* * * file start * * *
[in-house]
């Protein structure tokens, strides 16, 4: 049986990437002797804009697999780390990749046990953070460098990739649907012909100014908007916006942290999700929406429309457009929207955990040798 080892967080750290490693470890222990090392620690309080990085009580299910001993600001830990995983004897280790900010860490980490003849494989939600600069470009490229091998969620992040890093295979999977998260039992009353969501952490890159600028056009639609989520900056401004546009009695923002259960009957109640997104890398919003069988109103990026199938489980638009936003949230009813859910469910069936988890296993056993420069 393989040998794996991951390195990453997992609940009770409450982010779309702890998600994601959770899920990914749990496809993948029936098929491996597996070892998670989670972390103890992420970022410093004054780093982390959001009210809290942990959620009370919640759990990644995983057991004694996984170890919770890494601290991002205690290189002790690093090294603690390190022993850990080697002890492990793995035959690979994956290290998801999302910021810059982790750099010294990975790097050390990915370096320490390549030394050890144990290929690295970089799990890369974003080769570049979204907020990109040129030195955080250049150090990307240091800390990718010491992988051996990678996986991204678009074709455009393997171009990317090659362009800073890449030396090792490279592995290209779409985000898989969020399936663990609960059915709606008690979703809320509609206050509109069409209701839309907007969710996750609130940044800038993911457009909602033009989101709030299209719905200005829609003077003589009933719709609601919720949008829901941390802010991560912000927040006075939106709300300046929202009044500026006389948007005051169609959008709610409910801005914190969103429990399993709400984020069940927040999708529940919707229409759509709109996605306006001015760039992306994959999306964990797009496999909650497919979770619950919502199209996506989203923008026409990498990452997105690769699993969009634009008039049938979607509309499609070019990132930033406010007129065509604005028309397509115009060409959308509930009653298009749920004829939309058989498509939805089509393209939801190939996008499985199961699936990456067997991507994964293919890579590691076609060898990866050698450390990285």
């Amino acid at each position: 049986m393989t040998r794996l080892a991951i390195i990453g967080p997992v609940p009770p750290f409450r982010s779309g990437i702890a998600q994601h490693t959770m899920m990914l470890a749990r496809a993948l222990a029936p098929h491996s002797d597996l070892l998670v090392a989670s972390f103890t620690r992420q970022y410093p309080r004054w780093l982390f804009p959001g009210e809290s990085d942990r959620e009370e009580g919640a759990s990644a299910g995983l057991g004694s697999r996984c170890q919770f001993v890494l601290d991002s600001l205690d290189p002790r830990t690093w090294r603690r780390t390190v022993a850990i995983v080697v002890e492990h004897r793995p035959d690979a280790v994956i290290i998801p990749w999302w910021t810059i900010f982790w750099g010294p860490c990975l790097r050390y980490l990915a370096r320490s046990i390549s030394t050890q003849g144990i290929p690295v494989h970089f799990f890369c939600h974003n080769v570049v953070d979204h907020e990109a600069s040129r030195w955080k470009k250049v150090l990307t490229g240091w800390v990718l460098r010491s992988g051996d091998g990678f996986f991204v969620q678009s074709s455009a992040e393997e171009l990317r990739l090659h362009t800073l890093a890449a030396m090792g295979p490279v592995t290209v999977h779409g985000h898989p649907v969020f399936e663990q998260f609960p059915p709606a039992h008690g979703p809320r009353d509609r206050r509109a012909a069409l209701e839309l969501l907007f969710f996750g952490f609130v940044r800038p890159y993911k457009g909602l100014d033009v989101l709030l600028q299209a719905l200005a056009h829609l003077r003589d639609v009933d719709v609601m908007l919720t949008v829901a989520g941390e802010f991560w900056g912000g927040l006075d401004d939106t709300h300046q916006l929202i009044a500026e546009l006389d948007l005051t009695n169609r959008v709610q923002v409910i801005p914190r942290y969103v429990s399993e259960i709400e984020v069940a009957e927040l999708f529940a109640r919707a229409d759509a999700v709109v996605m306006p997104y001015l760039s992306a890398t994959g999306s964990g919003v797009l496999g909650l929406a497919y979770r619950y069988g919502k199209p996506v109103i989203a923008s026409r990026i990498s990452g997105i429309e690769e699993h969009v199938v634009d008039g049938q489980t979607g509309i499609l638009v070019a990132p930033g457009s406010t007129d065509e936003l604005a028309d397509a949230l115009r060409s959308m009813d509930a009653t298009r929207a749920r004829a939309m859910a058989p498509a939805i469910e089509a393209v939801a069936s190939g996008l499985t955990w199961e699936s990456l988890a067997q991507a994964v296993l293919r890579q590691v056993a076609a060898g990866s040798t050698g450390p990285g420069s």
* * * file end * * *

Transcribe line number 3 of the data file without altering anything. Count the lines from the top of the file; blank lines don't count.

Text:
């Amino acid at each position: 049986m393989t040998r794996l080892a991951i390195i990453g967080p997992v609940p009770p750290f409450r982010s779309g990437i702890a998600q994601h490693t959770m899920m990914l470890a749990r496809a993948l222990a029936p098929h491996s002797d597996l070892l998670v090392a989670s972390f103890t620690r992420q970022y410093p309080r004054w780093l982390f804009p959001g009210e809290s990085d942990r959620e009370e009580g919640a759990s990644a299910g995983l057991g004694s697999r996984c170890q919770f001993v890494l601290d991002s600001l205690d290189p002790r830990t690093w090294r603690r780390t390190v022993a850990i995983v080697v002890e492990h004897r793995p035959d690979a280790v994956i290290i998801p990749w999302w910021t810059i900010f982790w750099g010294p860490c990975l790097r050390y980490l990915a370096r320490s046990i390549s030394t050890q003849g144990i290929p690295v494989h970089f799990f890369c939600h974003n080769v570049v953070d979204h907020e990109a600069s040129r030195w955080k470009k250049v150090l990307t490229g240091w800390v990718l460098r010491s992988g051996d091998g990678f996986f991204v969620q678009s074709s455009a992040e393997e171009l990317r990739l090659h362009t800073l890093a890449a030396m090792g295979p490279v592995t290209v999977h779409g985000h898989p649907v969020f399936e663990q998260f609960p059915p709606a039992h008690g979703p809320r009353d509609r206050r509109a012909a069409l209701e839309l969501l907007f969710f996750g952490f609130v940044r800038p890159y993911k457009g909602l100014d033009v989101l709030l600028q299209a719905l200005a056009h829609l003077r003589d639609v009933d719709v609601m908007l919720t949008v829901a989520g941390e802010f991560w900056g912000g927040l006075d401004d939106t709300h300046q916006l929202i009044a500026e546009l006389d948007l005051t009695n169609r959008v709610q923002v409910i801005p914190r942290y969103v429990s399993e259960i709400e984020v069940a009957e927040l999708f529940a109640r919707a229409d759509a999700v709109v996605m306006p997104y001015l760039s992306a890398t994959g999306s964990g919003v797009l496999g909650l929406a497919y979770r619950y069988g919502k199209p996506v109103i989203a923008s026409r990026i990498s990452g997105i429309e690769e699993h969009v199938v634009d008039g049938q489980t979607g509309i499609l638009v070019a990132p930033g457009s406010t007129d065509e936003l604005a028309d397509a949230l115009r060409s959308m009813d509930a009653t298009r929207a749920r004829a939309m859910a058989p498509a939805i469910e089509a393209v939801a069936s190939g996008l499985t955990w199961e699936s990456l988890a067997q991507a994964v296993l293919r890579q590691v056993a076609a060898g990866s040798t050698g450390p990285g420069s």